The FDA and CDC heads are rebuking the White House's proposal for COVID-19 booster shot.
According to The New York Times, the officials need more time for data review on additional doses.
This is yet another setback for the Biden administration's plan that reportedly led to resignations at FDA.
Another setback is in store for the booster-shot plan of the Biden administration.
The New York Times reported that top health officials told the White House that they need more data and time before authorizing additional doses.
According to the report, the heads of the Food and Drug Administration and Centers for Disease Control and Prevention suggested to the White House that they might be able recommend boosters for some recipients of the Pfizer BioNTech vaccine within the next few weeks.
The FDA and CDC chiefs issued an unusual joint statement on August 18 stating that they would start offering boosters starting September 20 to people who have been eight months since their last doses of the Moderna or Pfizer vaccines. Officials stated that boosters would likely be available to people who received the Johnson & Johnson single-dose vaccine.
This announcement and timeline was much more impressive than the FDA or CDC review process. Politico and Endpoint News reported that the FDA's Office of Vaccines Research and Review's top two leaders recently resigned from the agency. This was partly due to the White House's announcement of a booster-plan.
According to The Times, Janet Woodcock (interim head of FDA) and Rochelle Walensky (CDC Director), met with Jeffrey Zients (White House pandemic coordinator), on Thursday, in order to discuss scaling back the booster plan.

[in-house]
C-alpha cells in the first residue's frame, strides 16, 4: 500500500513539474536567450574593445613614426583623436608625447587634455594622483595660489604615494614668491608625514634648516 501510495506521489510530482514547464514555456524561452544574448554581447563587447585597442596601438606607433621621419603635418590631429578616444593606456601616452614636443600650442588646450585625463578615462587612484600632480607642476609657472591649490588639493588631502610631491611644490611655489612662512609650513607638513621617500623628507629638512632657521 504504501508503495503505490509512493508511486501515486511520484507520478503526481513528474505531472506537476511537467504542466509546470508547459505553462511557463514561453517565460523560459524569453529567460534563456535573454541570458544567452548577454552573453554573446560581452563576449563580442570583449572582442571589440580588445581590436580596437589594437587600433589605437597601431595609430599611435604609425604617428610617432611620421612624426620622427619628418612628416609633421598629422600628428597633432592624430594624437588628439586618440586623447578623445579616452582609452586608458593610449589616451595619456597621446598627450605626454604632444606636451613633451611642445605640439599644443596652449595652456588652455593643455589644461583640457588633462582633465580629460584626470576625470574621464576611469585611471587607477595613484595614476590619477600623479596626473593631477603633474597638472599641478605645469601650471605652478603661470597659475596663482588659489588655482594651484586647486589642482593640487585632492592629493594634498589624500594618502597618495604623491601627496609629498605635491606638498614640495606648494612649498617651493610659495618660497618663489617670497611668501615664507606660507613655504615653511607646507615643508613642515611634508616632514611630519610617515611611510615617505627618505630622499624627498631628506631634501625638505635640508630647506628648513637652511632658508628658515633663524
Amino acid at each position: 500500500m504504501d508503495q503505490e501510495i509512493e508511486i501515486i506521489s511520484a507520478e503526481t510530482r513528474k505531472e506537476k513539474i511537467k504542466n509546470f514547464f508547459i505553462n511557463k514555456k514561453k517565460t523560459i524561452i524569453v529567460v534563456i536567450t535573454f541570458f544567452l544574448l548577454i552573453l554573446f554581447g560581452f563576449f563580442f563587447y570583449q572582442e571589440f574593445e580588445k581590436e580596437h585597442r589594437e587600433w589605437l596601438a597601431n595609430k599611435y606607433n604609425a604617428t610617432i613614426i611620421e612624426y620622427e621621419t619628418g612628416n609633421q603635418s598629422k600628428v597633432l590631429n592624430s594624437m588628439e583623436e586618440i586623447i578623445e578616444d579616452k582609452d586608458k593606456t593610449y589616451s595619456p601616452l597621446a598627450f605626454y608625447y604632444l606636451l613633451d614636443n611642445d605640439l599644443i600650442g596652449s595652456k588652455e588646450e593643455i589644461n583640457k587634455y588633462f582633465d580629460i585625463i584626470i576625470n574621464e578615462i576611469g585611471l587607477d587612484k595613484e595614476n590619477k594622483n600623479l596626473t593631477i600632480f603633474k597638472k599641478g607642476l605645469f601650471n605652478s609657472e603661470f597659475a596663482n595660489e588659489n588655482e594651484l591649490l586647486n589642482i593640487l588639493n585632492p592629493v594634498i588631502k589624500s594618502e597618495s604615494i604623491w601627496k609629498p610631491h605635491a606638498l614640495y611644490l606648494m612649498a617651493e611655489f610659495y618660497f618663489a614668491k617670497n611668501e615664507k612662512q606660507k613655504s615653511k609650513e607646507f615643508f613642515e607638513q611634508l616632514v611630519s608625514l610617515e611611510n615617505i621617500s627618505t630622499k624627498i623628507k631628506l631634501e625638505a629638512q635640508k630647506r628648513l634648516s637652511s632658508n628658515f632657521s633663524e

This raises questions about whether the regulatory process will be in line with the Biden administration’s timeline for boosters.
Some agency advisors still aren't convinced of the importance of boosters
Dr. Paul A. Offit. Matt Rourke/AP Photos
Three days prior to the White House's scheduled start date for booster rollout, the FDA will convene its independent advisory group to review booster data.
Although boosters may not be needed, virologists aren't unanimous in their belief. Recent data suggests that the shots are still very effective at preventing death and hospitalization, even though protection has waned in less severe cases.
Lynn Bahta (a registered nurse who is part of the CDC's advisory committee on vaccines) stated Monday that if we are going to move in the right direction, then I want to see the data.
Paul Offit is a vaccine expert and sits on an FDA independent review group. He has repeatedly stated that boosters are not needed. To justify using boosters, the virologist stated that he would like to see data that shows the risk of death and hospitalization for people who have been vaccinated.
Insider received no response from the White House, FDA, or CDC.
According to a White House spokesperson, the administration is still waiting for approval from the FDA for booster shots.